500k seems steep for condo’s in my book, but my inner yuppie is calling me when i looked at the location, and my inner architect called me out for loving building, my inner woman saw the interior design potential, my inner have a cold one after work on the roof top deck called me out too.

    so i guess to say it would be more of an emotional purchase than logical.

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  32. anon (tfo)

    Personally I don’t like idea of Montesorri (I prefer structured activities for kids) and I am too obsessed with Lincoln Elementary, so we don’t even consider Oscar Mayer. I spoke with their representative at the CPS fair last week and they told me it’s not true Montessori program but “influenced by Montessori”, since it’s part of CPS and has to comply with the regulations and have some metrics/grades. I am not sure if it’s good or bad thing.

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  33. I’m with Groove – I love this place!

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  34. “it’s not true Montessori program but “influenced by Montessori”, since it’s part of CPS and has to comply with the regulations and have some metrics/grades.”

    I’ve read something about a Montessori charter school that will be a genuine Monatessori program with the test-related instruction tacked on so it’s a full 8-5 (or something) day. When you try to cram that back into the CPS 5.5 hour day, a lot is going to be lost, no matter how much you try.

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  35. You guys see this article about the FHA? Sorry if I’m a day late I think it was published yesterday.

    http://www.nytimes.com/2009/10/09/business/09fha.html?ref=business

    Some of this content is baffling, and not just the stats but the things people are saying. A few examples:

    ““They’re counting their pennies, scraping up that 3.5 percent,” Bonni Malone of Prudential Americana in Las Vegas said.”

    ““If I got unemployed, I’d be wiped out in a month or two,” he says….“I knew in my heart I could not really afford the house, but they gave it to me anyway,” said Mr. Fullenkamp, 22. “I thought, ‘Wow, I’m surprised I pulled that off.’ ”

    And my personal favorite: “The number of F.H.A. mortgage holders in default is 410,916, up 76 percent from a year ago…Barney Frank, the Massachusetts Democrat who is chairman of the House Financial Services Committee, said in an interview that the defaults were, in essence, worth it. “I don’t think it’s a bad thing that the bad loans occurred,” he said. “It was an effort to keep prices from falling too fast. That’s a policy.””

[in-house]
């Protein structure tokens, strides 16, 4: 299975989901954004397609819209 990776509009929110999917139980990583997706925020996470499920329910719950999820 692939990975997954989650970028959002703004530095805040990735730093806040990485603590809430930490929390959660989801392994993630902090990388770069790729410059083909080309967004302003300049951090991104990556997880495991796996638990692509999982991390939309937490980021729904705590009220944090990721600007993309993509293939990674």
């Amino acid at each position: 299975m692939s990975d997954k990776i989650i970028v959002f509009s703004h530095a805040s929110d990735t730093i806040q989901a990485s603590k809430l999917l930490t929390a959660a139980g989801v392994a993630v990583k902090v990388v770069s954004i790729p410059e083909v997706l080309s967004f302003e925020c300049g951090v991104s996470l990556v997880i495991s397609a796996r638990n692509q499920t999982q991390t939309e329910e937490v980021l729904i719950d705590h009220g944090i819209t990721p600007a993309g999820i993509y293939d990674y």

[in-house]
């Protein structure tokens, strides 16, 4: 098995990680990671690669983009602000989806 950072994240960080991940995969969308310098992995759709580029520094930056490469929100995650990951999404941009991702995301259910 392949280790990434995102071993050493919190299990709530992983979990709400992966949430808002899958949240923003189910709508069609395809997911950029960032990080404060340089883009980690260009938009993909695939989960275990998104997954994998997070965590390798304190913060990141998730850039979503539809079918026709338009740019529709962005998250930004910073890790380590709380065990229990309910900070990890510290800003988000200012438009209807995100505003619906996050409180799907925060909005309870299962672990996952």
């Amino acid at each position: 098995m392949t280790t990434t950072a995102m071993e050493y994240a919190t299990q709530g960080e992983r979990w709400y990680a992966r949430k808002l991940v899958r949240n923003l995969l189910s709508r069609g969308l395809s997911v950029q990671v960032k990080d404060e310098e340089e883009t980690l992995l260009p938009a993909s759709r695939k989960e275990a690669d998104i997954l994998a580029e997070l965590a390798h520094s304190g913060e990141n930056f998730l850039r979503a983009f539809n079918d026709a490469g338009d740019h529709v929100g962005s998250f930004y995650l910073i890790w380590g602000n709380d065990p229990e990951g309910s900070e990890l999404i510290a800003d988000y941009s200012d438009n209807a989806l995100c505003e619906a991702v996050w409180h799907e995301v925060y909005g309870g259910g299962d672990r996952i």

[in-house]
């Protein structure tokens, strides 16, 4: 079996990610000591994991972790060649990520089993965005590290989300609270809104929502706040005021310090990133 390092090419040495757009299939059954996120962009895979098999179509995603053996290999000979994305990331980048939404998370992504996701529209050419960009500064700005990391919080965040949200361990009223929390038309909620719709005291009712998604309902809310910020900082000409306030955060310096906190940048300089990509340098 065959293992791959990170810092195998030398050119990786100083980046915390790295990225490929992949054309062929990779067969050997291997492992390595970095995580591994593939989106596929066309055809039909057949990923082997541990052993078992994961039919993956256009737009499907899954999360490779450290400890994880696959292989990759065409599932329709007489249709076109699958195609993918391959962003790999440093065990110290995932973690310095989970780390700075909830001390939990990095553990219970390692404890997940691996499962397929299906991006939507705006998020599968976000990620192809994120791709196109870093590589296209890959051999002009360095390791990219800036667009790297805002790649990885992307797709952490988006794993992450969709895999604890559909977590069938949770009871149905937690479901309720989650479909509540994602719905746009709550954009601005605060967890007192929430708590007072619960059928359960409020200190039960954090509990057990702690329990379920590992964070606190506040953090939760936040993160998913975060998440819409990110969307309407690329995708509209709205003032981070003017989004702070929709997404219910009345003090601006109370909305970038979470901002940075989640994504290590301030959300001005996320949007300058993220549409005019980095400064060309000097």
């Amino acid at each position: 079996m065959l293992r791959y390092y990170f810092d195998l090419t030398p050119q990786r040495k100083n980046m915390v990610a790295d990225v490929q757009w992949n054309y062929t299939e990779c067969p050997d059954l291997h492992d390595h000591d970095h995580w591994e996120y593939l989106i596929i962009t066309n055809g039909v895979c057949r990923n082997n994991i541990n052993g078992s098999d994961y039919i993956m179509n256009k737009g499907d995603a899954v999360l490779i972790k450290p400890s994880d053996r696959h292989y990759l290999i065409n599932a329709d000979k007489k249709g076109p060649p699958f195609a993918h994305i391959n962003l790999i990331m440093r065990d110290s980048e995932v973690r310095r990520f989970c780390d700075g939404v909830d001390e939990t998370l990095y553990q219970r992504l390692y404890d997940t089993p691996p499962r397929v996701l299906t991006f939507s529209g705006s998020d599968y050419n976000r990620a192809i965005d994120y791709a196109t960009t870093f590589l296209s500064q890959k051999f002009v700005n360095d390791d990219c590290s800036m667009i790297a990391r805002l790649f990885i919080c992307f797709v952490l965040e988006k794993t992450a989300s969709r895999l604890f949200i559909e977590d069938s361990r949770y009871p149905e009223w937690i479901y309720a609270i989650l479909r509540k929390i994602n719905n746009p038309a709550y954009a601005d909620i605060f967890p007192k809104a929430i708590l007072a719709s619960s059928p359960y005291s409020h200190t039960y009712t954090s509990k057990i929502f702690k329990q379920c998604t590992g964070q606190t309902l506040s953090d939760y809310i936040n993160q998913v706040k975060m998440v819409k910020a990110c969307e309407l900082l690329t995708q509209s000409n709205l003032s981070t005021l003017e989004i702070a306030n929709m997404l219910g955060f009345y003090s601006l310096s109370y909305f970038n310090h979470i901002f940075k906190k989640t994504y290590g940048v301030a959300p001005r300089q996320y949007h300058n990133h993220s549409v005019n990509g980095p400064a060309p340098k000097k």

Blows my mind

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  36. ““I don’t think it’s a bad thing that the bad loans occurred,” he said. “It was an effort to keep prices from falling too fast. That’s a policy.”””

    Well, that has the possibility of being true (whatever you think about the policy), but it depends on (1) what the actual net cost is (ie, whether it was more expensive than the policy was budgeted for), and (2) who the receipients of the (indirect) transfer payments are/were (ie, are they people/entities who, in the absence of the payment, would have taken actions that would have made the economy worse).

    But it’s hard to take Barney seriously anymore, even if you’re as “liberal” as he is.

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  37. The number of defaults is up because the FHA origination volume is through the roof. If you originate 2x’s the loan volume, the actual number of defaults is going to go up in tandem as there is always a percentage that goes into default.

    I think the fundamental problem with FHA is that people’s character has changed. Banks used to look at the five C’s – credit, character, collateral, capacity, and capital. FHA has been making loans for decades without problem. What has changed is that people no longer have any shame in not paying their mortgage and they also see buying a house like buying a Plasma TV at Best Buy.

    FHA needs to reevaluate their guidelines, but it goes a little deeper than simply saying people need larger down payments, etc. It is more about really assessing how stable people are in their lives and if they are ready to be homeowners.

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  38. dude !!!!!!!!!!!!!!!!!